To analyze whether broad release and injunction provisions in plans should be approved, the Dow Corning court held that such nonconsensual provisions may be “appropriate” if seven factors were present. These factors have been adopted by many of the other Circuits that permit such provisions. Generally, the factors look at whether:
(1) There is an identity of interest between the debtor and the third-party, usually an indemnity relationship, such that a suit against the non-debtor is, in essence, a suit against the debtor or will deplete the assets of the estate;
(2) The non-debtor has contributed substantial assets to the reorganization;
(3) The injunction is essential to reorganization, namely the reorganization hinges on the debtor being free from indirect suits against parties who would have indemnity or contribution claims against the debtor;
(4) The impacted class, or classes, have overwhelmingly voted to accept the plan;
(5) The plan provides a mechanism to pay for all or substantially all of the class or classes affected by the injunction;
(6) The plan provides an opportunity for those claimants who choose not to settle to recover in full; and
(7) The bankruptcy court made a record of specific factual findings that support its conclusions.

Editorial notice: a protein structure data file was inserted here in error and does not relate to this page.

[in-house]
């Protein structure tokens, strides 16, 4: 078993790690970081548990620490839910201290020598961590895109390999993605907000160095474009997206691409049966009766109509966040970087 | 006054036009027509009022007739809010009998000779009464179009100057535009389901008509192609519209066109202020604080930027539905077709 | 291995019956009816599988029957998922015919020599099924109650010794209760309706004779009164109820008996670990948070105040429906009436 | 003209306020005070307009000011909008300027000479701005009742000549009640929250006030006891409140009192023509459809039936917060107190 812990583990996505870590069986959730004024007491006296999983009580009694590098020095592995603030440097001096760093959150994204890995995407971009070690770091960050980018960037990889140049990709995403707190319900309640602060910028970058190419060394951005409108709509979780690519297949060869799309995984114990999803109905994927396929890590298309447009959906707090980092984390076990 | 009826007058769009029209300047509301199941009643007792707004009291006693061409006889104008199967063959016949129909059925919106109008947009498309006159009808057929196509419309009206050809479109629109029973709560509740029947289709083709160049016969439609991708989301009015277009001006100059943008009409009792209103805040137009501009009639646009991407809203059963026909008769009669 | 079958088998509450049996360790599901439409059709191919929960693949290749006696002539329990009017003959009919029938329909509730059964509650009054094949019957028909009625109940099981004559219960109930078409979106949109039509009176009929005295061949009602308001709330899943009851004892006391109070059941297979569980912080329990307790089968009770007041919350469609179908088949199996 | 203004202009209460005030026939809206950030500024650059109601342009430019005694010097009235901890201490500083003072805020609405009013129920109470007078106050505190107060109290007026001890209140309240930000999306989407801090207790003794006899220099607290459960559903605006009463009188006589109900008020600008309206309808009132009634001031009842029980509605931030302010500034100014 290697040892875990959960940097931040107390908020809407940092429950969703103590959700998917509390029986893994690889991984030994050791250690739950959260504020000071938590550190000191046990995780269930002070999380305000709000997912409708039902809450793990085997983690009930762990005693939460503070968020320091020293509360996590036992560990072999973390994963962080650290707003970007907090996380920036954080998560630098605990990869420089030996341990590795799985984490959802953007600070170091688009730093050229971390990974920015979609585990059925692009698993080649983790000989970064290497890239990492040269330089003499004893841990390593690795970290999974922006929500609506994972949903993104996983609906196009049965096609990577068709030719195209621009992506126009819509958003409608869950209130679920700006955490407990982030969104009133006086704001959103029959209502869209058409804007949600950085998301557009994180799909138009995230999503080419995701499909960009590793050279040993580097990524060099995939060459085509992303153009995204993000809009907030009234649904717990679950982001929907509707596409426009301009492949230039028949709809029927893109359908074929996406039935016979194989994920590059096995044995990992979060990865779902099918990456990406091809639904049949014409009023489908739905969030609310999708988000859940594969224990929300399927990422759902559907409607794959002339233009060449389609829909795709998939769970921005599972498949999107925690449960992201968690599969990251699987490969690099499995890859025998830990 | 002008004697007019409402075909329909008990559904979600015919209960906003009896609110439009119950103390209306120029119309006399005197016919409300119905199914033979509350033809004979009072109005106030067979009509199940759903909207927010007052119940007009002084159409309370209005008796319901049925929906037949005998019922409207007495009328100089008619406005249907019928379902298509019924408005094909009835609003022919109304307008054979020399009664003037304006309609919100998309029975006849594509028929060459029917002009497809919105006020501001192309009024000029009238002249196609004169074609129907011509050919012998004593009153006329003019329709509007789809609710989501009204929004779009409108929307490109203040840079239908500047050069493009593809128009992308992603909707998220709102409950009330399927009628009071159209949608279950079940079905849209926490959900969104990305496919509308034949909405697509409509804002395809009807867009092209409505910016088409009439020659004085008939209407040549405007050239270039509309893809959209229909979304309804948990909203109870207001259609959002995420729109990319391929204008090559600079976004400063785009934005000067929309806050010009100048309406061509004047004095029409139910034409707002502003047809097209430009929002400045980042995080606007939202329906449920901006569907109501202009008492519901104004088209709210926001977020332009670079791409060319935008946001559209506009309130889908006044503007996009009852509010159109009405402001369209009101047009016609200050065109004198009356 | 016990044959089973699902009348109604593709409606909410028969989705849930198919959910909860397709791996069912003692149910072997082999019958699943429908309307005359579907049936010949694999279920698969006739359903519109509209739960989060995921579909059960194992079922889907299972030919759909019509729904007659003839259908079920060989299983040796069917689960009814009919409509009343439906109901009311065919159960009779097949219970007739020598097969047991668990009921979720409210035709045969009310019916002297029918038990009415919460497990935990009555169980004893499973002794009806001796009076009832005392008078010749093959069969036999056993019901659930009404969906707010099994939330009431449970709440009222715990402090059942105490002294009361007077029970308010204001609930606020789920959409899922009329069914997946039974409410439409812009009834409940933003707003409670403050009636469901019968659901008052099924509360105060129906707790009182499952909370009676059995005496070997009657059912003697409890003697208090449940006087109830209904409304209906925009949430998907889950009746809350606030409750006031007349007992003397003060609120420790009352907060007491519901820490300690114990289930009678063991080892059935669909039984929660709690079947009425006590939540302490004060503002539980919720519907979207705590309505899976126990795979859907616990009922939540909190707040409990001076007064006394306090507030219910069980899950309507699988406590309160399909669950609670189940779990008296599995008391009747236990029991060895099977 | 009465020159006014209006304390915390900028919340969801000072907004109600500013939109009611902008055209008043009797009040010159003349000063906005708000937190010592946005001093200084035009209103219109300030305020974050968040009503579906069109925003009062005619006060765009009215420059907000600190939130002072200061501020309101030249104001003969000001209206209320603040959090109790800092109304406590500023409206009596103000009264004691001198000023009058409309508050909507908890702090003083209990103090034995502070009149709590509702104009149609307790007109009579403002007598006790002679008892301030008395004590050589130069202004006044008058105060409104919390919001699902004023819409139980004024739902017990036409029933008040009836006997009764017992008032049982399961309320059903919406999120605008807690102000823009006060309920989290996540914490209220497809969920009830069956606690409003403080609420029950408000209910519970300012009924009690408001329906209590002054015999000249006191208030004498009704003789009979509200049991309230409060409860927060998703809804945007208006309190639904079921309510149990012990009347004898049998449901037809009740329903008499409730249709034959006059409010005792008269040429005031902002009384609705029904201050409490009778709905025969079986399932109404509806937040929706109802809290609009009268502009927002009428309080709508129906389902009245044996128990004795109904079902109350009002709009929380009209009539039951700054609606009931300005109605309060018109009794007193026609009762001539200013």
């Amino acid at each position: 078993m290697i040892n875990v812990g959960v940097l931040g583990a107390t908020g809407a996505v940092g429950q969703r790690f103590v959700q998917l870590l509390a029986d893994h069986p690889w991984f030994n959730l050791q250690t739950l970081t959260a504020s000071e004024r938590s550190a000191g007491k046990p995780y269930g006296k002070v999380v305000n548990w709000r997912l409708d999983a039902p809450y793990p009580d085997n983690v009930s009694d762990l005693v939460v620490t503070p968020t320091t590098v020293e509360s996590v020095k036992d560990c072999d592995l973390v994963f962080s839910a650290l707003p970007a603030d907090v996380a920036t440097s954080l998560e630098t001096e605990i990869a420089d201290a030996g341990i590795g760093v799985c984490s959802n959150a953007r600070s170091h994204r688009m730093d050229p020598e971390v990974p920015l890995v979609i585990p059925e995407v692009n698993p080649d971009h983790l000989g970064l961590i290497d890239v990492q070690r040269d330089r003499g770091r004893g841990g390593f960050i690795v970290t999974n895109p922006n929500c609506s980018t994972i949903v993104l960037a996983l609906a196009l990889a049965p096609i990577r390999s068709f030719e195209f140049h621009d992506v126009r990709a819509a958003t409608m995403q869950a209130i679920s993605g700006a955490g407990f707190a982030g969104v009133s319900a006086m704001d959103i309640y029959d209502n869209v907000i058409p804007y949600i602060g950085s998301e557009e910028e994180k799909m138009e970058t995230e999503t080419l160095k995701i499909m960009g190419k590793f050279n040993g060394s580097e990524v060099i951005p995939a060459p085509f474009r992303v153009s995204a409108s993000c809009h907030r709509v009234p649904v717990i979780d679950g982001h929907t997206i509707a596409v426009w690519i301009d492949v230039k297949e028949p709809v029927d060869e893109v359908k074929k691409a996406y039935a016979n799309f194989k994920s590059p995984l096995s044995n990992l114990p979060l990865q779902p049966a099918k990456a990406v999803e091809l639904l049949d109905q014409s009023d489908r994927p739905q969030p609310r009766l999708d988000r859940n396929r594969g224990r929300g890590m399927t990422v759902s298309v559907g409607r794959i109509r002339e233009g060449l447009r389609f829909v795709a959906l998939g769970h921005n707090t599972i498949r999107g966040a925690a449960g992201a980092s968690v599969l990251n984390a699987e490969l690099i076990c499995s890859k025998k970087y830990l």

In performing the research, it becomes clear that the seminal cases where such broad releases have been used are all in the massive tort litigation matters where releases were necessary in exchange for insurers funding huge trusts or other claim mechanisms such as in asbestos cases and Dalkon Shield cases. In all of these types of cases, a plan was negotiated in exchange for significant contributions from third parties and large groups of creditors approved the plan.
Despite the seemingly narrow circumstances under which broad release and injunction provisions are permitted, if permitted at all, it has become common place to find such provisions in reorganization plans. Accordingly, sureties should determine if such release provisions are permissible in the applicable jurisdiction and whether the circumstances warrant such provisions.
If you have questions regarding the issues discussed in this post, please do not hesitate to contact Michael A. Stover, Esq. (firstname.lastname@example.org) or any member of the WCS Surety and Fidelity Practice Group.